The Absolute Cosmos: Voyagers detected a new type of electron burst in interstellar space

Image Credit: NASA

Even after more than forty years in space, NASA’s Voyager twins are still doing wonders. A recent study has reported a new type of electron burst spotted by Voyager twins in the interstellar space.

The bursts occur when shock waves which are generated by solar eruptions push cosmic ray electrons- fast moving charged particles likely originated from faraway supernovae. Further, these cosmic ray electrons accelerate to extremely high speeds along the cosmic magnetic lines.

According to scientists, the possibility of shock waves accelerating particles is already known. But for the first time it has been detected in interstellar medium, where the environment is totally different.

The primary stage of creating the electron bursts starts with coronal mass ejections (CMEs). CMEs are large ejection of plasma and accompanying magnetic field from Sun’s corona.

While blasting plasma, CMEs create shock waves which move outward through our Solar System. The shock waves accelerate the high speed cosmic ray electrons.

These cosmic ray electrons again get accelerated in interstellar medium (space between stars) along the magnetic field lines.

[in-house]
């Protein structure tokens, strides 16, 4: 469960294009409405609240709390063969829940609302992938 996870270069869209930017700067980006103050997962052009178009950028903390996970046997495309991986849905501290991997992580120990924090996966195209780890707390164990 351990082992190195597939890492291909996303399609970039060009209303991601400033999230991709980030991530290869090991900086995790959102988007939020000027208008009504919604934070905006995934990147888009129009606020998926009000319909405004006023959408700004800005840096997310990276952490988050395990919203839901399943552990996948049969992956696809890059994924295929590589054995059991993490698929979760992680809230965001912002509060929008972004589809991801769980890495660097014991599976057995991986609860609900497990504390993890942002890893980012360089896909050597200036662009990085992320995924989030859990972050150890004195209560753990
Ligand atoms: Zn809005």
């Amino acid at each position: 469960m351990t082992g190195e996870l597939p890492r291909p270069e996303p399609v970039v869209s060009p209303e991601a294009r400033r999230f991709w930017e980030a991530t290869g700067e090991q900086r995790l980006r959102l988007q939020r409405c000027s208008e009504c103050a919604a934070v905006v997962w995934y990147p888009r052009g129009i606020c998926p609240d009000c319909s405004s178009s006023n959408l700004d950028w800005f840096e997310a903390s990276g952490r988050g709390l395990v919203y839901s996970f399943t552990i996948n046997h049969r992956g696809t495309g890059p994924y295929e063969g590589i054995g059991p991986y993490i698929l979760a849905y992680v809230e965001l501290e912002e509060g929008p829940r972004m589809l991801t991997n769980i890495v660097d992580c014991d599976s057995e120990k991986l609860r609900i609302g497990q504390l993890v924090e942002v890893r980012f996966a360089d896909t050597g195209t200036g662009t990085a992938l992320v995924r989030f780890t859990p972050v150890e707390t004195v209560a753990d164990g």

Finally, these magnetic field lines push the cosmic ray electrons to almost the light speed. That speed is almost 670 times greater than the solar shock waves that pushed them first.

As per scientists, solar shock waves travel at approximately 1.6 million kilometers per hour.

Scientists think that these cosmic ray electrons in the interstellar medium are reflected off a scaled up magnetic field at the boundary of the shock wave and later get accelerated by the motion of the shock wave.

These reflected cosmic ray electrons then move along the interstellar magnetic field lines, achieving speed as the distance between them and shock wave increases.

Within days of their acceleration, electron bursts were spotted by both the Voyagers. And later the twins detected slower and low energy plasma wave oscillations through the interstellar space created by the electron bursts.

The Voyagers also spotted the originating shock wave up to a year after the event happened. The cause of this time delay is the distance of probes from the Sun.

Voyager 1 is some 22.7 billion kilometres away from Sun, whereas Voyager 2 is about 18.8 billion kilometres away. For comparison average distance between Sun and Earth is approximately 150 million kilometres.

For more details: A Foreshock Model for Interstellar Shocks of Solar Origin: Voyager 1 and 2 Observations

In short: Voyager program

Voyager program is NASA’s scientific program that employs two space probes, Voyager 1 and Voyager 2.

The probes were launched in 1977 while taking the advantage of a favourable alignment of outer planets (gas giants Saturn and Jupiter, and ice giants Uranus and Neptune).

The probes were built to last for five years. Their primary mission was to study Jupiter, Saturn and its rings and the larger moons of these gas giants.

After several mission extensions, probes are now exploring the outer boundary of heliosphere in interstellar space, and transmitting data back to home.

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